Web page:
In this case, it raises the question of how much direct core training (with the exception of the anterior core and the obliques) is needed to be optimal and strong?

In the paper “Core Stability in Athletes; A Critical Analysis of Current Guidelines“, Klaus Wirt and Hagen Hartmann look at if it is possible to target our deep core muscles? And do exercises like the squat and the deadlift not train these muscles too?

I think out of all the papers I have read, this following quote sums up the message I’m trying to convey.

“No proof has been found for special training exercises for deeper core or segmented stabilizing muscles. We were unable to find any diagnosis or articles reporting selective deficits of these muscles in strength-trained athletes (this is for core muscles with similar functions as described above, not for a comparison between flexors and extensors). Therefore, we wonder which type of data led to the demand for specific exercises to strengthen, in particular, the deeper trunk muscles or improve the ability to selectively activate them. Furthermore, there is no evidence that classical strength-training exercises, for example, squat, deadlift, snatch, and clean and jerk, affect ‘global’ muscles only or lead to imbalances between the muscles of the trunk. Data proving this hypothesis do not exist for (back pain) patients, healthy controls, or athletes. Studies inspecting EMG recordings of several core muscles have shown simultaneous activity that varied in extent and on- and off-set depending on the motor task. This is why stressing the importance of a few single muscles is not justified, and classification into ‘local’ and ‘global’ muscle groups is inappropriate. Therefore, we recommend the use of classical strength-training exercises as these provide the necessary stimuli to induce the desired adaptations.”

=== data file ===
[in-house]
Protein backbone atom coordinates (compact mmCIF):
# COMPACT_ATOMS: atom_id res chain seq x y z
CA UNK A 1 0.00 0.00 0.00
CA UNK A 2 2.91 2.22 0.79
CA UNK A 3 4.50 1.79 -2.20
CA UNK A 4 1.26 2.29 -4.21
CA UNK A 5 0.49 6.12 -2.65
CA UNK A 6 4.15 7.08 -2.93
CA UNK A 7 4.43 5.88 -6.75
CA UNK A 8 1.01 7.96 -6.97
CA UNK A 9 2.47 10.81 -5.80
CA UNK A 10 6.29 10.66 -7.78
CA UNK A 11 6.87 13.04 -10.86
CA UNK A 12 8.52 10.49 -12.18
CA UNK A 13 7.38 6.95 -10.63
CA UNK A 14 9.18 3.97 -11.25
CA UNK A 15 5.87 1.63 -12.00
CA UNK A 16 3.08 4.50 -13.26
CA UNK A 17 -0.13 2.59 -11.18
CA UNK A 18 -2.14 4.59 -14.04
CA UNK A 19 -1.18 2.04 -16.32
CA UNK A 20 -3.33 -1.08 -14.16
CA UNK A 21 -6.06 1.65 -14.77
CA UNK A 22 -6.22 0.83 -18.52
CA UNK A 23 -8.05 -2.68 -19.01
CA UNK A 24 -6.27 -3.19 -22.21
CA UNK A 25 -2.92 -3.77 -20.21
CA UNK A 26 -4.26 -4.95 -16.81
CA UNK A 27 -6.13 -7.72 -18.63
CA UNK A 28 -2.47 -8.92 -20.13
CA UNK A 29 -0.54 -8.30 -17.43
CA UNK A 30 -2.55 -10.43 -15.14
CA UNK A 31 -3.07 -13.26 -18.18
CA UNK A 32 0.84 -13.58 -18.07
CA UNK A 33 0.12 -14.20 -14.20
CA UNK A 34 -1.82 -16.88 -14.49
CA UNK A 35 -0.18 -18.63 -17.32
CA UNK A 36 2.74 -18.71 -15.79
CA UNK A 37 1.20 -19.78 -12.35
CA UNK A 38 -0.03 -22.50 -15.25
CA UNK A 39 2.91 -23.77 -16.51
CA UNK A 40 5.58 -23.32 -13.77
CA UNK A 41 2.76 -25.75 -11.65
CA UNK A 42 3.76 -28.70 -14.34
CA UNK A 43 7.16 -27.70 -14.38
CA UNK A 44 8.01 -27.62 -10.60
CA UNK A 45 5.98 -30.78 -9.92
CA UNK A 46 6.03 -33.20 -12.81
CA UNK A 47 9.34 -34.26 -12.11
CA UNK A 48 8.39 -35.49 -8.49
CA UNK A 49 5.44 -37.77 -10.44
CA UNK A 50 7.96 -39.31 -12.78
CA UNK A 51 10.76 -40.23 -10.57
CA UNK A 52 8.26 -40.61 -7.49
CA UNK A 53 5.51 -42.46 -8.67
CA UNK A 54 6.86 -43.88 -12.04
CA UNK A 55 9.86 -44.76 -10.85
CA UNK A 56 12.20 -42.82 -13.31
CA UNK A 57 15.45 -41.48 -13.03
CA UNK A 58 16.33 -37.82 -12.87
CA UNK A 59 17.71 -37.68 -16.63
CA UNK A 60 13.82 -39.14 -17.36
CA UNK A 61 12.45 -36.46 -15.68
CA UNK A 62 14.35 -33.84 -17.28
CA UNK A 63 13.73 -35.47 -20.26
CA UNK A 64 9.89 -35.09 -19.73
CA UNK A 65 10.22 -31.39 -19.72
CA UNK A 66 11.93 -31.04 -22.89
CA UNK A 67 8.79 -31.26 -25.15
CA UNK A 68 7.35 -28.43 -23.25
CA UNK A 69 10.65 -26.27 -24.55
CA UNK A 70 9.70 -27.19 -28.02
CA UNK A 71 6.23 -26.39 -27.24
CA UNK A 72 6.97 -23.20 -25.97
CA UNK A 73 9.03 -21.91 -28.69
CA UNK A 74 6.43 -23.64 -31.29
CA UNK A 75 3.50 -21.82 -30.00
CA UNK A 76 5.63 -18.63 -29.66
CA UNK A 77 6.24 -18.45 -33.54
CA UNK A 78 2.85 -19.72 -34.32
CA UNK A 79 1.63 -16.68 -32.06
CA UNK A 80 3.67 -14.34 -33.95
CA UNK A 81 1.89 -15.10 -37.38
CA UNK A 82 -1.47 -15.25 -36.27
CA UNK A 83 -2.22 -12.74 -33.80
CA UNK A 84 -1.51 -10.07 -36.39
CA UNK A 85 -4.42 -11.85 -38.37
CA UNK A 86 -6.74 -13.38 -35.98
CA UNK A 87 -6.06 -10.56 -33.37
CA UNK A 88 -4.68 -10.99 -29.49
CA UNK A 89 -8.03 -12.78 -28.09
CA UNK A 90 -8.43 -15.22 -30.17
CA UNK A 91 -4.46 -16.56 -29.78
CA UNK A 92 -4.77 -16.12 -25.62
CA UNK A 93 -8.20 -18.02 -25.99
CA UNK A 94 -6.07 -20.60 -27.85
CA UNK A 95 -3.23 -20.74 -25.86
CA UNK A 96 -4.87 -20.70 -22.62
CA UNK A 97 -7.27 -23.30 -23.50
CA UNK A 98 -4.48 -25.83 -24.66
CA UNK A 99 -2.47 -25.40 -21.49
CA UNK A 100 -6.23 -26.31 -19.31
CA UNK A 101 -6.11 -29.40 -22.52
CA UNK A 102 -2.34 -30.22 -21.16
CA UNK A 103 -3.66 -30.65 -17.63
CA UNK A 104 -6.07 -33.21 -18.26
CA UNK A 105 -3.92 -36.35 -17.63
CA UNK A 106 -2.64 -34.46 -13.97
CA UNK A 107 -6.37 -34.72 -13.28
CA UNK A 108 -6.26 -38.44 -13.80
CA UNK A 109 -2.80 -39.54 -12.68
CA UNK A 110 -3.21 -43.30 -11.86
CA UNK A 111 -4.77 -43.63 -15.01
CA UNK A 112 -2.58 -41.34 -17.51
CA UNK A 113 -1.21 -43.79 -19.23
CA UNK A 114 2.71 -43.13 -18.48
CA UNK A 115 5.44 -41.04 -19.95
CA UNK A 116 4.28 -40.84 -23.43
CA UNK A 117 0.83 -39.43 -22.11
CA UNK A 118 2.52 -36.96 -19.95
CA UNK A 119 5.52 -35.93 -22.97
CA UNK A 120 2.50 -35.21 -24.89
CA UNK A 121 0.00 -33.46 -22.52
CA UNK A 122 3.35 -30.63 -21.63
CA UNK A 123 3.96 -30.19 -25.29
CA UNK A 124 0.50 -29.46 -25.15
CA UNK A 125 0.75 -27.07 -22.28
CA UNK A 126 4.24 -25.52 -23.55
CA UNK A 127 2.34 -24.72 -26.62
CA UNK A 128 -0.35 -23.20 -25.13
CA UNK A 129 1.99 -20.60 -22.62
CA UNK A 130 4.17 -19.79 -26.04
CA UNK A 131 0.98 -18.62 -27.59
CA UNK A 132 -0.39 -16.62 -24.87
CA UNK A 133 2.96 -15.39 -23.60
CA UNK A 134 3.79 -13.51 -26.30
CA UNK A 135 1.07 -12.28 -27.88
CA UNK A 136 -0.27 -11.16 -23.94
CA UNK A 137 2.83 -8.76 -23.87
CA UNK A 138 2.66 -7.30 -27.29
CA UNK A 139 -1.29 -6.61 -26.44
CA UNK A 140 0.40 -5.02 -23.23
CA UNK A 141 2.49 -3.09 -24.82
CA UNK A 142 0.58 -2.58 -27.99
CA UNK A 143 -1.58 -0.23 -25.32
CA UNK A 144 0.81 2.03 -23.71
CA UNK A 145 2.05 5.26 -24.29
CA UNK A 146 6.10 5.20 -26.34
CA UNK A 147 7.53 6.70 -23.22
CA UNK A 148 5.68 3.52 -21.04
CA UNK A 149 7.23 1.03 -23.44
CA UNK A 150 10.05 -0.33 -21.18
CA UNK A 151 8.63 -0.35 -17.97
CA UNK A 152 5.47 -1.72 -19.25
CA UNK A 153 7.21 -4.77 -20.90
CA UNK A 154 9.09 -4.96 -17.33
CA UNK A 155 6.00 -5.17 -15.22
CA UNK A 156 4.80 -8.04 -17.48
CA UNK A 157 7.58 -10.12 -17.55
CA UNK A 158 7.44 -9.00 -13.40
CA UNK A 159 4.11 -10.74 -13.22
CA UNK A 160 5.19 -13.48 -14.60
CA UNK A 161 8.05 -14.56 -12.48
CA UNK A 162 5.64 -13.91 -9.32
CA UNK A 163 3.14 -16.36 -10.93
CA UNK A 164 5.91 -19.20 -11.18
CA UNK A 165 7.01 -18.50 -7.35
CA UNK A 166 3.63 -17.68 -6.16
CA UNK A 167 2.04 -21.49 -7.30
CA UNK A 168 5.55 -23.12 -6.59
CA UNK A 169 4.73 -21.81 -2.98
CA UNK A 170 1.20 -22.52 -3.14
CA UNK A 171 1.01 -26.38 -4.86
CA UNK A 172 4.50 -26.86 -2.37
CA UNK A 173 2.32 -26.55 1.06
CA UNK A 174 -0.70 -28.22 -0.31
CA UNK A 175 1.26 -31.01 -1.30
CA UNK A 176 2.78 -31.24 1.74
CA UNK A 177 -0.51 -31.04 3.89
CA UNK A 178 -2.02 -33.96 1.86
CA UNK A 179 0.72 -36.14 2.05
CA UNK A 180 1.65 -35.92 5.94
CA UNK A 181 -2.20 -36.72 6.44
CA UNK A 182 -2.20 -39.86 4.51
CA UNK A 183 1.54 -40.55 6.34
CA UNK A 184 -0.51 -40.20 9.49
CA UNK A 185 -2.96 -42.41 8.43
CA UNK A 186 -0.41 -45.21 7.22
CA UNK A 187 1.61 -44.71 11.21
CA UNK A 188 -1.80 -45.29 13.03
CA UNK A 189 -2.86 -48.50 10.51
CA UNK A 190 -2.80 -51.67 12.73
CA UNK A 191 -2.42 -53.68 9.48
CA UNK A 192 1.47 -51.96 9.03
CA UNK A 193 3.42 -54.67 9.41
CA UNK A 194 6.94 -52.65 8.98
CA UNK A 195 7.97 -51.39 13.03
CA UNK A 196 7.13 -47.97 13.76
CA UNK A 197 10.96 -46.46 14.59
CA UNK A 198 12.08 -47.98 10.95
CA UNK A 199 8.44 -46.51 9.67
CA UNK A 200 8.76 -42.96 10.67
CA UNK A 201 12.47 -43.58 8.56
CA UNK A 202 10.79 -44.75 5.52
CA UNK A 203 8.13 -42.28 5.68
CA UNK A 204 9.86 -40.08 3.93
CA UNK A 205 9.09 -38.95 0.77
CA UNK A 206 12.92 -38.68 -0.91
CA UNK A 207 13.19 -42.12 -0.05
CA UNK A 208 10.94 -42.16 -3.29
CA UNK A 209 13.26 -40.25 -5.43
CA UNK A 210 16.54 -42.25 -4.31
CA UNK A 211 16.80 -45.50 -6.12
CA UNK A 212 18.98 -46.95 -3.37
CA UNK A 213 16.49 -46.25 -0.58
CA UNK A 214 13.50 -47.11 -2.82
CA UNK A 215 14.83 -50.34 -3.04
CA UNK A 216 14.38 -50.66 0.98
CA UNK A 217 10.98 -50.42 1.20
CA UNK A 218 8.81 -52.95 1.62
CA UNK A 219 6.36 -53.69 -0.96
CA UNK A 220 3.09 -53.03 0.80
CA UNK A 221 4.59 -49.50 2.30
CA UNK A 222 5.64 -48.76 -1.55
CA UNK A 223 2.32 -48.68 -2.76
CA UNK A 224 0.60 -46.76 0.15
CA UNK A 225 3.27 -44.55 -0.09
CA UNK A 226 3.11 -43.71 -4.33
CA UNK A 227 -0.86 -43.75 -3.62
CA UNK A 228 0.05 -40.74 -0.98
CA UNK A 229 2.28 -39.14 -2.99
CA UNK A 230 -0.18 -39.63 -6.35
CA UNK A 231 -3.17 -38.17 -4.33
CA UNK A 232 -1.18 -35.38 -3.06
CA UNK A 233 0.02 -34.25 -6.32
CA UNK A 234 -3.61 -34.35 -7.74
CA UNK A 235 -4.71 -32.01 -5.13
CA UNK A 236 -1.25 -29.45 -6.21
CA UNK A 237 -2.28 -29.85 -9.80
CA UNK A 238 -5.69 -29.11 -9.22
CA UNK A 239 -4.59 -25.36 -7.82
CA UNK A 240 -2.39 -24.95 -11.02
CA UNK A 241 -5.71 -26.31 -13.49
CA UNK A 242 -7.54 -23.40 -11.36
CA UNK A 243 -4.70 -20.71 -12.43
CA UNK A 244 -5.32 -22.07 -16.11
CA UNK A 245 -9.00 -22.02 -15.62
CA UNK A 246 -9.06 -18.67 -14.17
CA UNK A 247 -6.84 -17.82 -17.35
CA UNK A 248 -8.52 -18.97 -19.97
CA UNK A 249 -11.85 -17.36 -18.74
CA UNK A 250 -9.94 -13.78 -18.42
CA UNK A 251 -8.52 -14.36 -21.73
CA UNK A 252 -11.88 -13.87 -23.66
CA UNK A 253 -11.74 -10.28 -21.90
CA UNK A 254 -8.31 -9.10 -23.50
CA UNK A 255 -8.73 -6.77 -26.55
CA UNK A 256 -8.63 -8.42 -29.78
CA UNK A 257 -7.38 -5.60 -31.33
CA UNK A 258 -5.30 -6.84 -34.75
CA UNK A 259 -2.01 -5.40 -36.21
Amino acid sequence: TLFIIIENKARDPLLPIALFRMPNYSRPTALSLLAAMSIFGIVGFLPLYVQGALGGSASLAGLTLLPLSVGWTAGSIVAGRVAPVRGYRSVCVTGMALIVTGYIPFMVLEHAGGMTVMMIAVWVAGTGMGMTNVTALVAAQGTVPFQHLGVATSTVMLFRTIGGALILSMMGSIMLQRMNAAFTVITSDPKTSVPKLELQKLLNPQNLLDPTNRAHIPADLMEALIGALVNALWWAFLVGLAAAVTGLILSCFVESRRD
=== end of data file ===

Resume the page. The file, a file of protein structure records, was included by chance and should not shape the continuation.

So in the case of lower back pain and rehabilitation, we have proof that core training will assist getting us back to full health and optimal performance. But the real concern for a trainer is in most cases optimal levels of strength and conditioning, not the isolation of deep core muscles where there is no evidence of benefit. And no real need for endless fluff to kill precious time, where real skills can be learnt/taught!

So an effective strategy is a solid movement assessment. Find weaknesses that need addressing.

When these weaknesses can be strengthened by these compound and ‘global’ movements, the right dose of effective core training should be added. But it must be necessary. Minimum dose, maximum response, and cast out what is not needed.

So here are my Top Tips

  • Prime the core with the Big 3 -Stewart McGill’s Curl up, Side Plank and Bird-Dog. If you have ever injured your back and have not been introduced to these, you have been shortchanged.
  • Activate Glutes – There are so many variations, just think of your client, and address the skill level and weaknesses with the right exercise selection.
  • Use CNS Activators – Throwing and plyometrics, they are primal, essential to performance and fantastic activators for the trunk.
  • Add in some core work in the warm-up sets of compound movements – Using techniques like the RKC plank and side planks and the pal of the press and its many variations will help you engage your trunk and help to create tension in the compound lift. As well as save time ( think training economy).
  • Carry, Push and Drag and Slam and wield a sledgehammer in your conditioning.
  • Sprint – This is perhaps the ultimate representation of the core stability and strength. The trunk is locked in place as the body is accelerating to its limits.
  • Practice whole-body tension -When I lift I want to be rigid from toes to nose. From gripping the floor with my feet to bending the bar and locking in my lats to bracing with my whole cylinder… This is the tension and focus that you need to develop to create maximal force!

When you add core make it the right choice. Let’s say, for example, I have trained my posterior chain, I’ll add in some anterior (obliques and rectus abdominis) core exercises in the workout, which could be anything from press ups to anti-rotation landmine drills.

If my workout was very much a push or squat based (anterior) session, then the opposite, the glutes would be a great suggestion.

But it always depends and never set in stone.

Stay strong, and skip the abs class. (Note – Click this link for the science.)

Coach Fletch.

Author - Fletcher Dalrymple - Personal Trainer & Mentor